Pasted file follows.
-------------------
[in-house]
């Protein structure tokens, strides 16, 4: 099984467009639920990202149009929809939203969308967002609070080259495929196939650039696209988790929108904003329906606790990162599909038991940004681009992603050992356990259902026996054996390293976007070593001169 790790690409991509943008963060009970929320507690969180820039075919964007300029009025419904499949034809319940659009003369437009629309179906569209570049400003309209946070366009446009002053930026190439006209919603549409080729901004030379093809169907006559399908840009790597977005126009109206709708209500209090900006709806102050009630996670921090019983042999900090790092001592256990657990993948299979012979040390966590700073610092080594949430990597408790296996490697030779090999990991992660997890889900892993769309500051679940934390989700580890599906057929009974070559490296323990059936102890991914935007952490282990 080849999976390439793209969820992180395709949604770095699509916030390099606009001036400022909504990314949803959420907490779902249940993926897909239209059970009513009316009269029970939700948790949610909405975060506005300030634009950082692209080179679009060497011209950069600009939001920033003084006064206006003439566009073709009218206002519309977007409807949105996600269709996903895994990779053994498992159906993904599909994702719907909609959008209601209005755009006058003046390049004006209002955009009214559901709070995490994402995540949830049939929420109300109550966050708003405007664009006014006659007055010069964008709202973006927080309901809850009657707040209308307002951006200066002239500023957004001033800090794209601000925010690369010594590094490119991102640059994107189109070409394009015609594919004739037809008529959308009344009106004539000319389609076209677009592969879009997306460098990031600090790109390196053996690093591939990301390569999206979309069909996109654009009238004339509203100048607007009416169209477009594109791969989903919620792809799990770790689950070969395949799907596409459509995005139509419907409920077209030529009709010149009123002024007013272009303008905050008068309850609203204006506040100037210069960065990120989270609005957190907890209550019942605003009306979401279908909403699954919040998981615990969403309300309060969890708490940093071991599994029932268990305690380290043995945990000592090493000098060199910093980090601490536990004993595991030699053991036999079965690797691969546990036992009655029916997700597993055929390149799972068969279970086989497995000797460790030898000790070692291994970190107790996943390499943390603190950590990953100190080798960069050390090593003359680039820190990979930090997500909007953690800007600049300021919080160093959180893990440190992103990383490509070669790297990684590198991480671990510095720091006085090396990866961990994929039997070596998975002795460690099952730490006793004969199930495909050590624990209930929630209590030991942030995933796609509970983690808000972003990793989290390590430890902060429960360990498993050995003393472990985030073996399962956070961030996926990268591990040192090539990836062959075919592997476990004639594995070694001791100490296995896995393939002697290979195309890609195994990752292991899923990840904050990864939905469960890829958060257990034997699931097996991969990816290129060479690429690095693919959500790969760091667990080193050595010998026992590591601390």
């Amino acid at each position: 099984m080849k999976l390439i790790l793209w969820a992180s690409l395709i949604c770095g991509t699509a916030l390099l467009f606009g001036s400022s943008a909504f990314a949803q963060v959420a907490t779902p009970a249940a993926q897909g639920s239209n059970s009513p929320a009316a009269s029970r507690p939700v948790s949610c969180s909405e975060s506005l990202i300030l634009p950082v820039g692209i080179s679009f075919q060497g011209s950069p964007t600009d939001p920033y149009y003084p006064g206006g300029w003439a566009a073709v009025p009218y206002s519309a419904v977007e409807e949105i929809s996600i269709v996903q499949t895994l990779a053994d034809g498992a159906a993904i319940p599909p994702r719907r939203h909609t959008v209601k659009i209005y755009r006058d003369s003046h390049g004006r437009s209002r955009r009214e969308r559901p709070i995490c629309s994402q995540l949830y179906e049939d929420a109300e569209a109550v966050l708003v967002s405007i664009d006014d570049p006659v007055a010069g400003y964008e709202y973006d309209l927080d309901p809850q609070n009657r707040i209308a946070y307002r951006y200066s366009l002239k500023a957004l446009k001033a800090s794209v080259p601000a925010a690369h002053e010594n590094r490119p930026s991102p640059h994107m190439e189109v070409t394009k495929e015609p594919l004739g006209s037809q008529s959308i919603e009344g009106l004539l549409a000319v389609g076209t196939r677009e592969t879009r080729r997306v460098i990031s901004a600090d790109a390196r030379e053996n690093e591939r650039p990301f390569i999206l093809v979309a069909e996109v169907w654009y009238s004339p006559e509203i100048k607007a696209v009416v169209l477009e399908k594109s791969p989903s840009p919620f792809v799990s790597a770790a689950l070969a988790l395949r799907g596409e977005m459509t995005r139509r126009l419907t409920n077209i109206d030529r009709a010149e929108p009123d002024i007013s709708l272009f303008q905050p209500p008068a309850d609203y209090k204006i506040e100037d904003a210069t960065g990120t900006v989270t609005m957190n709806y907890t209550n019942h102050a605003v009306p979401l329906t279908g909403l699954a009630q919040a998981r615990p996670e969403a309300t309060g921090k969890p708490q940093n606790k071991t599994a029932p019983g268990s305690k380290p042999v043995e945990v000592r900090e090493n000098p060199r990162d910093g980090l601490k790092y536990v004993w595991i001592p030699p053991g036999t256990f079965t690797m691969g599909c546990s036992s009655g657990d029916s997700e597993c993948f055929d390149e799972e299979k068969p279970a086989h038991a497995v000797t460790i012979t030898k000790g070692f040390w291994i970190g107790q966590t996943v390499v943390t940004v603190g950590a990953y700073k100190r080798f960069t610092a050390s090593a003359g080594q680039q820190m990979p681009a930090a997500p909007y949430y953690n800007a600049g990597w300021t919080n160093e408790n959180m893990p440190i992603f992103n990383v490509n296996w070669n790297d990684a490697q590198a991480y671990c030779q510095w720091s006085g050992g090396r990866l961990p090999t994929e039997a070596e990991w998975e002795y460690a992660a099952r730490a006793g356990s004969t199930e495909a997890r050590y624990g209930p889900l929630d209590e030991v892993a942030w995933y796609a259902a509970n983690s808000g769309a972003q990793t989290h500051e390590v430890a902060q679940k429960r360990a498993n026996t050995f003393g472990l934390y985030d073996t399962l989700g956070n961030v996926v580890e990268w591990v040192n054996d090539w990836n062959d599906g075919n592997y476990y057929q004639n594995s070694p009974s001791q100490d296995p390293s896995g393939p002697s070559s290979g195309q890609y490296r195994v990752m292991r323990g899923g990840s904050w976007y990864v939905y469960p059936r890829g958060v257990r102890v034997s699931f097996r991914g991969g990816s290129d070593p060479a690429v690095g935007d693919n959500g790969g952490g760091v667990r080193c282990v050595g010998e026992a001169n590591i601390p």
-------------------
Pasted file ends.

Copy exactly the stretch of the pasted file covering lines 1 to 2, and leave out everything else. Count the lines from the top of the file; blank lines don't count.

[in-house]
């Protein structure tokens, strides 16, 4: 099984467009639920990202149009929809939203969308967002609070080259495929196939650039696209988790929108904003329906606790990162599909038991940004681009992603050992356990259902026996054996390293976007070593001169 790790690409991509943008963060009970929320507690969180820039075919964007300029009025419904499949034809319940659009003369437009629309179906569209570049400003309209946070366009446009002053930026190439006209919603549409080729901004030379093809169907006559399908840009790597977005126009109206709708209500209090900006709806102050009630996670921090019983042999900090790092001592256990657990993948299979012979040390966590700073610092080594949430990597408790296996490697030779090999990991992660997890889900892993769309500051679940934390989700580890599906057929009974070559490296323990059936102890991914935007952490282990 080849999976390439793209969820992180395709949604770095699509916030390099606009001036400022909504990314949803959420907490779902249940993926897909239209059970009513009316009269029970939700948790949610909405975060506005300030634009950082692209080179679009060497011209950069600009939001920033003084006064206006003439566009073709009218206002519309977007409807949105996600269709996903895994990779053994498992159906993904599909994702719907909609959008209601209005755009006058003046390049004006209002955009009214559901709070995490994402995540949830049939929420109300109550966050708003405007664009006014006659007055010069964008709202973006927080309901809850009657707040209308307002951006200066002239500023957004001033800090794209601000925010690369010594590094490119991102640059994107189109070409394009015609594919004739037809008529959308009344009106004539000319389609076209677009592969879009997306460098990031600090790109390196053996690093591939990301390569999206979309069909996109654009009238004339509203100048607007009416169209477009594109791969989903919620792809799990770790689950070969395949799907596409459509995005139509419907409920077209030529009709010149009123002024007013272009303008905050008068309850609203204006506040100037210069960065990120989270609005957190907890209550019942605003009306979401279908909403699954919040998981615990969403309300309060969890708490940093071991599994029932268990305690380290043995945990000592090493000098060199910093980090601490536990004993595991030699053991036999079965690797691969546990036992009655029916997700597993055929390149799972068969279970086989497995000797460790030898000790070692291994970190107790996943390499943390603190950590990953100190080798960069050390090593003359680039820190990979930090997500909007953690800007600049300021919080160093959180893990440190992103990383490509070669790297990684590198991480671990510095720091006085090396990866961990994929039997070596998975002795460690099952730490006793004969199930495909050590624990209930929630209590030991942030995933796609509970983690808000972003990793989290390590430890902060429960360990498993050995003393472990985030073996399962956070961030996926990268591990040192090539990836062959075919592997476990004639594995070694001791100490296995896995393939002697290979195309890609195994990752292991899923990840904050990864939905469960890829958060257990034997699931097996991969990816290129060479690429690095693919959500790969760091667990080193050595010998026992590591601390």